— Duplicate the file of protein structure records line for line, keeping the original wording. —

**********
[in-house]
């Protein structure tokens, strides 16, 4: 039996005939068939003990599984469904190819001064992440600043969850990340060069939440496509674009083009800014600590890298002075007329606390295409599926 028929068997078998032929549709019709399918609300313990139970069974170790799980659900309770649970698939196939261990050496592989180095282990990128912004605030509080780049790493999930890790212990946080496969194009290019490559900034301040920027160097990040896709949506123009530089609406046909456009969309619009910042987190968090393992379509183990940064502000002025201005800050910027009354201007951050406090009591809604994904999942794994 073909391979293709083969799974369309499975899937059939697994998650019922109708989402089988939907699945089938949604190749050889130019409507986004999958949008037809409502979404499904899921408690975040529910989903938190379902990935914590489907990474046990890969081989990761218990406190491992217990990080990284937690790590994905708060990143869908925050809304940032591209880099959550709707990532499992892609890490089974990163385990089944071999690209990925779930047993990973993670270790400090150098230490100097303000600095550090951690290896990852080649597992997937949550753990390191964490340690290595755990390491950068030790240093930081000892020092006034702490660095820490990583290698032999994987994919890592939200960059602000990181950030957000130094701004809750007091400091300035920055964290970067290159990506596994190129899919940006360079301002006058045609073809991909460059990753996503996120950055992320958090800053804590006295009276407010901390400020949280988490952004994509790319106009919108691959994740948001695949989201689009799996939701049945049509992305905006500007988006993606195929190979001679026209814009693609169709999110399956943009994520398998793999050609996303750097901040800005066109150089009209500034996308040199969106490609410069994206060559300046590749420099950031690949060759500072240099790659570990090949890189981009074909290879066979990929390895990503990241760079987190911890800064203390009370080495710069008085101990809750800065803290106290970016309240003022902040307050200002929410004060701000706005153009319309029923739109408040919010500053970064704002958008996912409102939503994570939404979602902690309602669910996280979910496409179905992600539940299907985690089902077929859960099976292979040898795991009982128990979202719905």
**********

[in-house]
């Protein structure tokens, strides 16, 4: 039996005939068939003990599984469904190819001064992440600043969850990340060069939440496509674009083009800014600590890298002075007329606390295409599926 028929068997078998032929549709019709399918609300313990139970069974170790799980659900309770649970698939196939261990050496592989180095282990990128912004605030509080780049790493999930890790212990946080496969194009290019490559900034301040920027160097990040896709949506123009530089609406046909456009969309619009910042987190968090393992379509183990940064502000002025201005800050910027009354201007951050406090009591809604994904999942794994 073909391979293709083969799974369309499975899937059939697994998650019922109708989402089988939907699945089938949604190749050889130019409507986004999958949008037809409502979404499904899921408690975040529910989903938190379902990935914590489907990474046990890969081989990761218990406190491992217990990080990284937690790590994905708060990143869908925050809304940032591209880099959550709707990532499992892609890490089974990163385990089944071999690209990925779930047993990973993670270790400090150098230490100097303000600095550090951690290896990852080649597992997937949550753990390191964490340690290595755990390491950068030790240093930081000892020092006034702490660095820490990583290698032999994987994919890592939200960059602000990181950030957000130094701004809750007091400091300035920055964290970067290159990506596994190129899919940006360079301002006058045609073809991909460059990753996503996120950055992320958090800053804590006295009276407010901390400020949280988490952004994509790319106009919108691959994740948001695949989201689009799996939701049945049509992305905006500007988006993606195929190979001679026209814009693609169709999110399956943009994520398998793999050609996303750097901040800005066109150089009209500034996308040199969106490609410069994206060559300046590749420099950031690949060759500072240099790659570990090949890189981009074909290879066979990929390895990503990241760079987190911890800064203390009370080495710069008085101990809750800065803290106290970016309240003022902040307050200002929410004060701000706005153009319309029923739109408040919010500053970064704002958008996912409102939503994570939404979602902690309602669910996280979910496409179905992600539940299907985690089902077929859960099976292979040898795991009982128990979202719905």